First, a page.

Well, the board is either fixed, or it's going to run terribly. Cross your fingers and hope for the best. I'm at my technical limit right now.


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#1 Post by OLDGUNNER » Sat Feb 10, 2018 6:30 pm

If one wishes....there may be a lot of this trouble with the older hand guns of people here on this forum.
I bought this Llama from a coworker years ago for 65 $, and just had never gotten around to firing it for the longest time. Then I realized why he had sold it to me ...it jammed after every first shot. I looked at it and saw that the extractor was catching on the rim of the case as it was trying to chamber the next round – common problem with semi-auto pistols, especially older ones. For some reason that I can’t explain, this has been an age old problem with the Semi –Autos. The ammunition was made with too much variance in the brand of rim thicknesses. When I was a kid and before it was well known that the Auto Pistol was not as reliable as a revolver and was shunned by the Law Enforcement community for this very reason. The extractor had a sharp edge that dug into the case rim keeping the new cartridge from sliding under it. It was just too much trouble in the production process to round off this sharp edge so the practice was to just make these extractors with enough room to accept all of the cases made at the time. USUALLY...but not always. And European ammunition, typically from what I have read, has long been made with the case rims just a little bit thinner than here in the US...usually. No problem with most of the modern major manufactures, I have read. With my original 1939 7.35 Carcano ammo, the case rims are right at 0.010 thinner than the modern stuff.

One time a fellow said that he had a problem with a non-Walther P-38 ‘bring-back’ from WW2 jamming every once in a while. We shot it and I saw what appeared to be this very problem. This was before I solved the problem with my Llama. Not that it would have made any difference, I would not have offered other than ‘he’ might fix it himself. But he was not the kind to do any DIYing.

Another problem with this, a real problem is with gunsmiths, is that it is ethical to overcharge for small quick fixes because they usually don’t have the work load to keep busy for the whole day. They will usually say, leave it and I’ll try to fix it, knowing darn well that they will fix it in a few minutes, but feel that they have to charge more than their time would justify. This is of course common in most all repair businesses, especially in vehicle repair. And I understand this.

I mentioned to a gunsmith about the problem with this Llama and he said, “Oh, a common problem, it is usually the magazine.” Bring it in and leave it and I’ll order a new magazine and that should fix it. Well I didn’t and I mentioned this to another gunsmith. Again, Oh, a common problem but I should have two new magazines, a spare, at 40 each. Bring it in and leave it and I’ll order the magazines and fix it.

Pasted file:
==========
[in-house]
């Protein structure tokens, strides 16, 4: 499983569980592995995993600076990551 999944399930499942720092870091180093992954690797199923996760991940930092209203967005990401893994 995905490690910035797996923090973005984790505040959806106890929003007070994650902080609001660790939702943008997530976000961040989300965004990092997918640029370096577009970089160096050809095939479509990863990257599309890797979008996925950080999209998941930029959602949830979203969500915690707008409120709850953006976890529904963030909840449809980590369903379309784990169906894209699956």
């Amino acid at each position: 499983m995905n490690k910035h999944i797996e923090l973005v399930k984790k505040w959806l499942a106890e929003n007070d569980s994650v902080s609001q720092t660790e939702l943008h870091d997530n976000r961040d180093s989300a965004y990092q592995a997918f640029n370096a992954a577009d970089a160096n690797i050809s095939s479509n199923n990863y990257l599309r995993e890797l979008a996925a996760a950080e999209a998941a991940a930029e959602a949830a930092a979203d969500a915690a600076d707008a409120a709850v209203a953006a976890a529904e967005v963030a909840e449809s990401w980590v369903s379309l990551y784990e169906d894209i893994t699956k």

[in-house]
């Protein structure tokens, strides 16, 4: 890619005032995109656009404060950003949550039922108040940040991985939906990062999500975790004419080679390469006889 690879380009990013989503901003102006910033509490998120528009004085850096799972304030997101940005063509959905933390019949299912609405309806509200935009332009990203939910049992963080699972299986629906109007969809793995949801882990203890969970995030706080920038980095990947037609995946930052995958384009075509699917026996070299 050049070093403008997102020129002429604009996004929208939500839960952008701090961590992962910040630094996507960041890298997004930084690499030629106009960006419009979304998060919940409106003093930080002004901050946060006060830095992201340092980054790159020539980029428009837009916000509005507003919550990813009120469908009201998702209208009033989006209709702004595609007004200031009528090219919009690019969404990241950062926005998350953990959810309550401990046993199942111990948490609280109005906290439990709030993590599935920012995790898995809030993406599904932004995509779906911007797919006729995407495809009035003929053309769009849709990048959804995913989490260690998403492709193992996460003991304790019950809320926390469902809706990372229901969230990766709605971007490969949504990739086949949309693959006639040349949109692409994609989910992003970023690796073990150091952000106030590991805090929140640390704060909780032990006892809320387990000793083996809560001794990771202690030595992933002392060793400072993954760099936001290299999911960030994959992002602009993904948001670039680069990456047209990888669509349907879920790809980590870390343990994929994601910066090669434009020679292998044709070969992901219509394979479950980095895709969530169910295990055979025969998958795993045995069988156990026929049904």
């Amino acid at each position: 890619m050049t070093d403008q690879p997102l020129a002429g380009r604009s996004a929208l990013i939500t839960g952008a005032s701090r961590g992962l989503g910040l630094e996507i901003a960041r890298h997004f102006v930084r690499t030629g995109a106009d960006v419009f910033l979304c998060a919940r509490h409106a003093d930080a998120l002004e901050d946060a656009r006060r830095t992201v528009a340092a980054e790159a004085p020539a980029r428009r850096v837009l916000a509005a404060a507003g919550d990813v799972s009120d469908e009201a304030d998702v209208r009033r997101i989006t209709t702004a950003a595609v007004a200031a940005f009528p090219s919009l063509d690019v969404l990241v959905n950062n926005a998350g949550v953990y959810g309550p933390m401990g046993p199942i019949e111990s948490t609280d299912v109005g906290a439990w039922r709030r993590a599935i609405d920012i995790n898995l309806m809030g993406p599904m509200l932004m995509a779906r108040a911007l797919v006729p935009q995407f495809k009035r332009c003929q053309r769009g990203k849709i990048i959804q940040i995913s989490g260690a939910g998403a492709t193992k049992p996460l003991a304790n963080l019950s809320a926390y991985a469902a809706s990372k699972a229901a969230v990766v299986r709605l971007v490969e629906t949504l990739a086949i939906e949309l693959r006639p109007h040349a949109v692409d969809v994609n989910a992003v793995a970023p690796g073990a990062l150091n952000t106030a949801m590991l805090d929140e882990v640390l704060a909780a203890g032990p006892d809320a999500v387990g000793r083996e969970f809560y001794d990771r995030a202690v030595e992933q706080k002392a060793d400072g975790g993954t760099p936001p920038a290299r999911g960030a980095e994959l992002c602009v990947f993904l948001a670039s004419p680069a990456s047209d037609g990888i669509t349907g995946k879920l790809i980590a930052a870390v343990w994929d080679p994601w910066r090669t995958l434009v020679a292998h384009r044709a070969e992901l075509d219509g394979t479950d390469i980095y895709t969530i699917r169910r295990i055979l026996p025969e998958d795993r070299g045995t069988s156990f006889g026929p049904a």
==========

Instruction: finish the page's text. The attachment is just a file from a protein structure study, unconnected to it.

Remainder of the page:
Well I thought, what the heck, I’ll buy a set of gunsmith stones and do it myself. I did, I bought a set of six little stones over 20 years ago and it took just a minute to fix it...to round off the leading edge of the extractor. I have always done my own trigger work by scrounging a stone or two, but now I can do trigger work as smooth as the best.

Oh, learn and save - - Every since I was little, I tried to fix things myself, no matter what it was. And I learned how to do anything with any of my guns, that I needed too....just light gun smithing not like re barreling or any heavy stuff. By the way, in a local shop here, there was a gunsmith working in back, again in light stuff. I ask him one day if he was a real gunsmith and he said well, he was, “Self-taught.” Yes, I have read about the different requirements for certified gunsmithing schools, etc., but I am seeing where this can be a ‘grey area’, as well.

I have two neighbors right now that can’t do a darn thing for themselves. One can’t replace a light switch in his house, had to call in an electrician and spent over an hour replacing a flat tire on his pick-up because he had to read the manual first. The other neighbor is so afraid to do any minor things to his guns, and this includes any stock refinishing.
I think that if a person would have done more things like fixing his own BB gun, he wouldn’t be so helpless now-a-days. I have most, maybe all, of the NRA Gunsmithing Books and they are just full of good information.

Remember Dwyne Hickman with his ‘Good Book’ in Cat Ballou. And right under the end of the barrel in this photo is the word 'HELP'.

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#2 Post by echo1 » Sun Feb 11, 2018 6:24 am

Nice info, thanks for passing it down. I to have always like machine things. How does it work? Why doesn't it work now. PAX

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#3 Post by Smokey » Sun Feb 11, 2018 8:55 am

I'm a sort of "light work" smith myself. I do a lot of minor work for people I can fully trust (not looking for a "quick buck" lawsuit). At one time I was a service rifle competitor and learned a lot just "tuning and tweaking". As stated, most problems are easily solved with some very minor work; but you need to be able to find the problem.
Frustratingly, a lot are from the "dry is good" stupidity.
Arguing with someone who denounces reason is like administering medicine to a corpse.

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